The praises of the sky:

2 Yet, looking down, I visit oft

The humble, hallow'd cell; And, with the penitent who mourn, 'Tis my delight to dwell.

3 My presence heals the wounded heart,
The sad in spirit cheers,

My presence, from the bed of dust,
The contrite sinner rears.

4 I dwell with all my humble saints
While they on earth remain;
And they, exalted, dwell with me,
With me for ever reign.

HYMN 208.

Habakkuk iii. 17-19.

1 ALTHOUGH the vine its fruit deny,

The budding fig-tree droop and die,

No oil the olive yield;

Yet will I trust me in my God,
Yea, bend rejoicing to his rod,
And by his grace be heal'd.

2 Though fields, in verdure once array'd,
By whirlwinds desolate be laid,

Or parch'd by scorching beam;

(C. M.)

(IL 2


Still in the Lord shall be my trust,
My joy; for, though his frown is just,
His mercy is supreme.

3 Though from the fold the flock decay,
Though herds lie famish'd o'er the lea,
And round the empty stall;

My soul above the wreck shall rise,
Its better joys are in the skies;
There God is all in all.

4 In God my strength, howe'er distrest,
I yet will hope, and calmly rest,
Nay, triumph in his love;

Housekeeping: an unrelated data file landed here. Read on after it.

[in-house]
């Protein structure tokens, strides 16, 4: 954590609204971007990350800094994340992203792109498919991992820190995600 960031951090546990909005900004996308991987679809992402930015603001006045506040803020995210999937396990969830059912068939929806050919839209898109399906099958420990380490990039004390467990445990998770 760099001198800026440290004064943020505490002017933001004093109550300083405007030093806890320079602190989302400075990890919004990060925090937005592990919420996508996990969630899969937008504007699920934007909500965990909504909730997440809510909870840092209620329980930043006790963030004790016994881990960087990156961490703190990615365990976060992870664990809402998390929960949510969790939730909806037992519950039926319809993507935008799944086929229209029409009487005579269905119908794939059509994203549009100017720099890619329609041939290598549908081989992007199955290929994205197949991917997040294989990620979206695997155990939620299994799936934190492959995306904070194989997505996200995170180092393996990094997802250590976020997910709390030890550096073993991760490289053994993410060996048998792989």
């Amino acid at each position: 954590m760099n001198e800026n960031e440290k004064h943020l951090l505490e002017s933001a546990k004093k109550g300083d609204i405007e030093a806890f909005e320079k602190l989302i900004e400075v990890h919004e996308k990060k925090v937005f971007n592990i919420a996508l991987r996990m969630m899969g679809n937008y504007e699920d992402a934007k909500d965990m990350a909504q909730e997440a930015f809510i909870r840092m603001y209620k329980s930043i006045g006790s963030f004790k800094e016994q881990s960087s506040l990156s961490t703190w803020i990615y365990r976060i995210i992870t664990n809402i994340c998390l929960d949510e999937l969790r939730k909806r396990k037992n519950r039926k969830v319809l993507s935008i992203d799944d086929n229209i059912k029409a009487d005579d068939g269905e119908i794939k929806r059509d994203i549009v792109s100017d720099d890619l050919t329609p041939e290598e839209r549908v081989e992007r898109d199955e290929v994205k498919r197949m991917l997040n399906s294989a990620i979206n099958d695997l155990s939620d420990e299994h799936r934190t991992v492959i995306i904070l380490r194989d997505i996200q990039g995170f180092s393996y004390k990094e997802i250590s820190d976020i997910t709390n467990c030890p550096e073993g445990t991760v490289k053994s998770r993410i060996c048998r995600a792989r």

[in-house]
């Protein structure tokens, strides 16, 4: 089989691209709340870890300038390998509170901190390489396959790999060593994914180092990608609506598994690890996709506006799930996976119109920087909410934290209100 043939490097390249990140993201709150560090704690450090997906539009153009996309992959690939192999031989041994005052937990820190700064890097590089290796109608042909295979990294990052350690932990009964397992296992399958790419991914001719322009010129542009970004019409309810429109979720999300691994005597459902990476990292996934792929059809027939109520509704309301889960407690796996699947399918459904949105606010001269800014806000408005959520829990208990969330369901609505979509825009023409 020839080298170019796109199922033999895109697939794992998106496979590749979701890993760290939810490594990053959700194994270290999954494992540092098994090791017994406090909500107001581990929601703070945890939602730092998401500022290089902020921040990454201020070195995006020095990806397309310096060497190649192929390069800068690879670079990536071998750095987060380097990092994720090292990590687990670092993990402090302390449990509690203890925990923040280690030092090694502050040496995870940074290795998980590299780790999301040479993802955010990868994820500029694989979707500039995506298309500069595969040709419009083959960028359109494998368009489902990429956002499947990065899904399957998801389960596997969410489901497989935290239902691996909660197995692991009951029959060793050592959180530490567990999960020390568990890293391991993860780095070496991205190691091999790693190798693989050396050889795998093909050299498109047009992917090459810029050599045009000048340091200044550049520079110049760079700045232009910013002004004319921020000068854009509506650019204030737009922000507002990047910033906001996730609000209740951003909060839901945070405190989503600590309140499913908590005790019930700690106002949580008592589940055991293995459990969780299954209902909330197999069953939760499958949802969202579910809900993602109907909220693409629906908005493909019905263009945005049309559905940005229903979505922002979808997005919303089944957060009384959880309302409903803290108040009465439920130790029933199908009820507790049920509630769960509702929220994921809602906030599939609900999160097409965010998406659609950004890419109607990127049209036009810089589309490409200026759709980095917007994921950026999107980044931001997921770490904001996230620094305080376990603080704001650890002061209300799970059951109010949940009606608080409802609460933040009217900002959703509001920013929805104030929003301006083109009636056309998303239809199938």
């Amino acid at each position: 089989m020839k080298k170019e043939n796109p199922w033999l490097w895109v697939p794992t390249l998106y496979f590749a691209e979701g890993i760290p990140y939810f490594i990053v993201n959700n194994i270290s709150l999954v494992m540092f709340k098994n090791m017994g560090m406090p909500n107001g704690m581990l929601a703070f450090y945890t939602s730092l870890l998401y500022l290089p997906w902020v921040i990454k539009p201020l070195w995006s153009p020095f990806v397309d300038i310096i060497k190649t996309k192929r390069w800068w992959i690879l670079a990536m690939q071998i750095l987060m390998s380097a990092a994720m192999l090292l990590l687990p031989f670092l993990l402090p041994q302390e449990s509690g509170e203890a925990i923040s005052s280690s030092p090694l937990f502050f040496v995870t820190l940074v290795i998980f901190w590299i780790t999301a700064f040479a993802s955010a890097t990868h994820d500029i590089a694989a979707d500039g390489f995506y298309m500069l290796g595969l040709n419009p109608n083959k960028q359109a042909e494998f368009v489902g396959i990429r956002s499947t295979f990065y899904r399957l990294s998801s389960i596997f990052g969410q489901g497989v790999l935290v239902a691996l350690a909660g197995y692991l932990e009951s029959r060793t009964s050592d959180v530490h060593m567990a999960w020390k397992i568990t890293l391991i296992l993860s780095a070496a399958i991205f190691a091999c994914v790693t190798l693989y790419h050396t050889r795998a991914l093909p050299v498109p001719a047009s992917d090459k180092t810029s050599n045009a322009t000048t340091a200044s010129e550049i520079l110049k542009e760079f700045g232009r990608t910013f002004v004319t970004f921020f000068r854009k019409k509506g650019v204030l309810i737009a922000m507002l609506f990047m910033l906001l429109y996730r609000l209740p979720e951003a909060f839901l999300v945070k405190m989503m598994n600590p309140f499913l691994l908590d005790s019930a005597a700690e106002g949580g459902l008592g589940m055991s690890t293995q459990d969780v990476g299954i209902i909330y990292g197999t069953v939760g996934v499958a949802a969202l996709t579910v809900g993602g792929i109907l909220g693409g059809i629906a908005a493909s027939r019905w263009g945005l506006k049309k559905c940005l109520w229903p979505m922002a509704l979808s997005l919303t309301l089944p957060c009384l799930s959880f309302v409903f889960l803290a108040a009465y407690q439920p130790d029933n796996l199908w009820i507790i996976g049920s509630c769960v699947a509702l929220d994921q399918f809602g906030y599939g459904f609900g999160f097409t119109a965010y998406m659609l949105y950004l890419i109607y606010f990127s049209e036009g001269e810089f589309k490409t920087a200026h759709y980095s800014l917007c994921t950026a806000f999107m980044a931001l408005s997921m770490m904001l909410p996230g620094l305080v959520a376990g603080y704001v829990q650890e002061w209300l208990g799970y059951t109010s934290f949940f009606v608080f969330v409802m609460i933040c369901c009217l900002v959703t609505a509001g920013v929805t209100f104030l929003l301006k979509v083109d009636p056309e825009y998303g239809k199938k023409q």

My ling'ring soul, my tardy feet,
Free as the hind he makes and fleet,
To speed my course above.

HYMN 209.

St. John xiv. 6.

1 THOU art the way, to thee alone
From sin and death we flee;
And he who would the Father seek,
Must seek him, Lord, by thee.

2 Thou art the truth, thy word alone
True wisdom can impart;

Thou only canst inform the mind
And purify the heart.

3 Thou art the life, the rending tomb
Proclaims thy conqu❜ring arm,
And those who put their trust in thee
Nor death nor hell shall harm.

4 Thou art the way, the truth, the life;
Grant us that way to know,
That truth to keep, that life to win,
Whose joys eternal flow.

HYMN 210.
Philippians ii. 12, 13.

1 HEIRS of unending life,
While yet we sojourn here,
O let us our salvation work
With trembling and with fear,

2 God will support our hearts
With might before unknown;
The work to be perform'd is ours,
The strength is all his own.

(a. M.)

(S. M.)

3 "Tis he that works to will,
'Tis he that works to do;